My Top Books for a Personal Library

Book corner
Photo by: Islxndis

JP and Bryce did a podcast on building a man’s library (almost 5 months ago – and I just finished listening to it). In the podcast they had top-5 lists from four people plus two more books from a fifth person and they invited listeners to compile their own top-5 lists.

Before I share my top-5 list I’d like to say that I really liked how their focus wasn’t about promoting some definitive list but on talking about how and why to develop a library of books based on your own values and interests. Considering that core message I want to share my thoughts on the lists they shared (as a point of reference) and how I chose my list (especially considering that I had the benefit of listening to the podcast and hearing the lists that were already shared there).

When I think of their invitation to build a man’s library it focuses my attention on books that help to shape men into better men as opposed to just books that are good and deserve to be included in a well-rounded library. Because this is a top-5 list I tried to hit a variety of aspects of personal development in the 5 books I chose. I found that I was familiar with nine of the 21 books in their top-5 lists (two of the lists had a common book). I had read eight and the ninth has been a long-time entry on my list of books to read and the eight I had read were all worthy candidates for a good personal library. Of the twelve I wasn’t familiar with I have since added three to my list of books to read and another seven sound like they would be good (but not compelling/intriguing enough to add to an already long list of books to read) leaving two books that I have no opinion of out of the 21. With that background, here is my Top Five list:

  1. Cure for the Common Life by Max Lucado
  2. The Tao of Pooh by Benjamin Hoff
  3. Your Money or Your Life by Vicki Robin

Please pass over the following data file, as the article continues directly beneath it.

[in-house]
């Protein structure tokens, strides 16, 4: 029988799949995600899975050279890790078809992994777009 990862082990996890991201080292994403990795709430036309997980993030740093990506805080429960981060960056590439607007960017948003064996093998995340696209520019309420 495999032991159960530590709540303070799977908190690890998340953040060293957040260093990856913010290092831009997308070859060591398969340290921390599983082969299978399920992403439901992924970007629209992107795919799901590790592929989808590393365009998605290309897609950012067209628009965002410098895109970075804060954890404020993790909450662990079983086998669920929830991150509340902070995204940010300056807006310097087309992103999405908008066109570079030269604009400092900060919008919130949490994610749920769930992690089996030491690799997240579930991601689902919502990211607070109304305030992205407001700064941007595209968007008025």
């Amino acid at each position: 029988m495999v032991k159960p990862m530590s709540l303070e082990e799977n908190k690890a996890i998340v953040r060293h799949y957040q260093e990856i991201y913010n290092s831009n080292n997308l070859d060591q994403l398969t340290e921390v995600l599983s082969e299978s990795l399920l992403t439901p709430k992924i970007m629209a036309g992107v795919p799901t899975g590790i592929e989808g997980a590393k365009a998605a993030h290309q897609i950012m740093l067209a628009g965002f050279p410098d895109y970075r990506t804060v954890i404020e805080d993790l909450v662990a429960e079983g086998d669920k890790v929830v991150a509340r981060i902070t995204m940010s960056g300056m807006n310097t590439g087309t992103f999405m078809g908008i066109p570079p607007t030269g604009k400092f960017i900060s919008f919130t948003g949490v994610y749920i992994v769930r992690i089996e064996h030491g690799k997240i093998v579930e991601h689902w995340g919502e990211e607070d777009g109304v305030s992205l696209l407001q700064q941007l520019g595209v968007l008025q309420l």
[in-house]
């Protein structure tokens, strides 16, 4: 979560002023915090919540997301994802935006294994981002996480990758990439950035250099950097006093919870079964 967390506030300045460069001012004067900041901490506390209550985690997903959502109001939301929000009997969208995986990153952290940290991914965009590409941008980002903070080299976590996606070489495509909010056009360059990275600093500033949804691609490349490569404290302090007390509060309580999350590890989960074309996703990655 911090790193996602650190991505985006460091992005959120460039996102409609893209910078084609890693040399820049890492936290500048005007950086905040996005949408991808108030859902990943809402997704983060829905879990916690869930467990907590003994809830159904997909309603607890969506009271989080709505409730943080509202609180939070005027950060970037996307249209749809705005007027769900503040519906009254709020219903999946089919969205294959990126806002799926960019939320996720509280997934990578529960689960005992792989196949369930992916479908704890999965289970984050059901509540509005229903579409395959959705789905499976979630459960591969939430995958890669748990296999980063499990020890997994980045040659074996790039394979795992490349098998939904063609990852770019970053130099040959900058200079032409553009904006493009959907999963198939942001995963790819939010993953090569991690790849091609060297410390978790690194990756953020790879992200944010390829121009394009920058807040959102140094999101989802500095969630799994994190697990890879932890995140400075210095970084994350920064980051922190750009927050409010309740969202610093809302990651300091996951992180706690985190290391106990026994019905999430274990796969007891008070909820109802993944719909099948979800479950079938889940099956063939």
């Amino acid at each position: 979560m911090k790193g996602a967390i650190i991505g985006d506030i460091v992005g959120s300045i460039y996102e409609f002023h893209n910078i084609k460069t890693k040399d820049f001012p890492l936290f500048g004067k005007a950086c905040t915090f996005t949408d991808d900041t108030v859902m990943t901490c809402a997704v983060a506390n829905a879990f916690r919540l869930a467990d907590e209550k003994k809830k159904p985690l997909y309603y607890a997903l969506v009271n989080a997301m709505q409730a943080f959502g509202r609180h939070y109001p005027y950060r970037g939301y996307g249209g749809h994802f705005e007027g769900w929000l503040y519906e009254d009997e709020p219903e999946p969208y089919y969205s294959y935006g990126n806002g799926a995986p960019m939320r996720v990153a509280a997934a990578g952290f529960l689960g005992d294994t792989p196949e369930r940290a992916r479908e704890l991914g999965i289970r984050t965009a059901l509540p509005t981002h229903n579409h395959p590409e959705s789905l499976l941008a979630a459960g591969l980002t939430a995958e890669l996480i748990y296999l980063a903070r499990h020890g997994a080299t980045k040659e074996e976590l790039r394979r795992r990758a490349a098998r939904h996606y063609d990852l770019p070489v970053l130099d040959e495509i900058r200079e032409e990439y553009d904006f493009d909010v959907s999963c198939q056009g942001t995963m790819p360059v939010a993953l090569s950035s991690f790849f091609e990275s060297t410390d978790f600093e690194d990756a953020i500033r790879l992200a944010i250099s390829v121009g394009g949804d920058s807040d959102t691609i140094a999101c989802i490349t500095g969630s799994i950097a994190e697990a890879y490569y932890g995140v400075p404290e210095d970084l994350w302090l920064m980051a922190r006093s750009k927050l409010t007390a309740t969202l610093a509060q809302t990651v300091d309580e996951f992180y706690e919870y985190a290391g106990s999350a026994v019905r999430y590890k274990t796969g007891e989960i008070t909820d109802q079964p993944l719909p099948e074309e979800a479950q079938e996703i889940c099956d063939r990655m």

4. Mere Christianity by C.S. Lewis
  5. Ender’s Game (the whole series – including the Ender’s Shadow series) by Orson Scott Card

I admit that I altered my list because of having the other lists already in front of me. I chose not to seriously consider any of the following because they were already included in the lists they presented:

  • Chronicles of Narnia
  • Man’s Search for Meaning
  • Anatomy of Peace
  • The Chosen

Without the self-imposed requirement of not repeating what was in the other lists the Chronicles of Narnia would have supplanted Ender’s Game on my top 5 and Man’s Search for Meaning and Anatomy of Peace would have been competing with Cure for the Common Life, the Tao of Pooh, and Mere Christianity for three available slots on the top-5 (four slots if I hadn’t made a point to include Your Money or Your Life as an alternative to the other financial books on the existing lists). Thanks to the limitation of 5 books The Chosen would have been considered but ultimately fallen outside the top 5 to be included in the honorable mentions list along with:

  • The Miracle of Forgiveness (Spencer W. Kimball)
  • The Screwtape Letters (C.S. Lewis)
  • Small Gods (or Discworld books in general, especially Guards! Guards!, Reaper Man, Going Postal, and Men at Arms) (Terry Pratchett)
  • The Giver (also Gathering Blue and Messenger) (Lois Lowry)
  • The Fourth Turning (William Strauss)
  • Season of Life (Jeffrey Marx)
  • A Wrinkle in Time (series) (Madeleine L’Engle)
  • The Hiding Place (Corrie ten Boom)
  • Lectures on Faith
  • many of Charles Dickens’ works

In trying to form my list I have concluded that a good library should include a healthy mix of fiction, biography, and philosophy.

Out of curiosity I counted up the books included on these lists (using 5 as a generic number of Dickens’ books to include) considering individual books when any whole series has been listed and there are 44 books on this top-5 books post.

About David

David is the father of 8 extremely organized children (4 girls / 4 boys) who is constantly seeking answers to tough questions related to parenting, education and politics while moonlighting for 40 hours each week as a technology professional. He also enjoys cooking, gardening, and sports.
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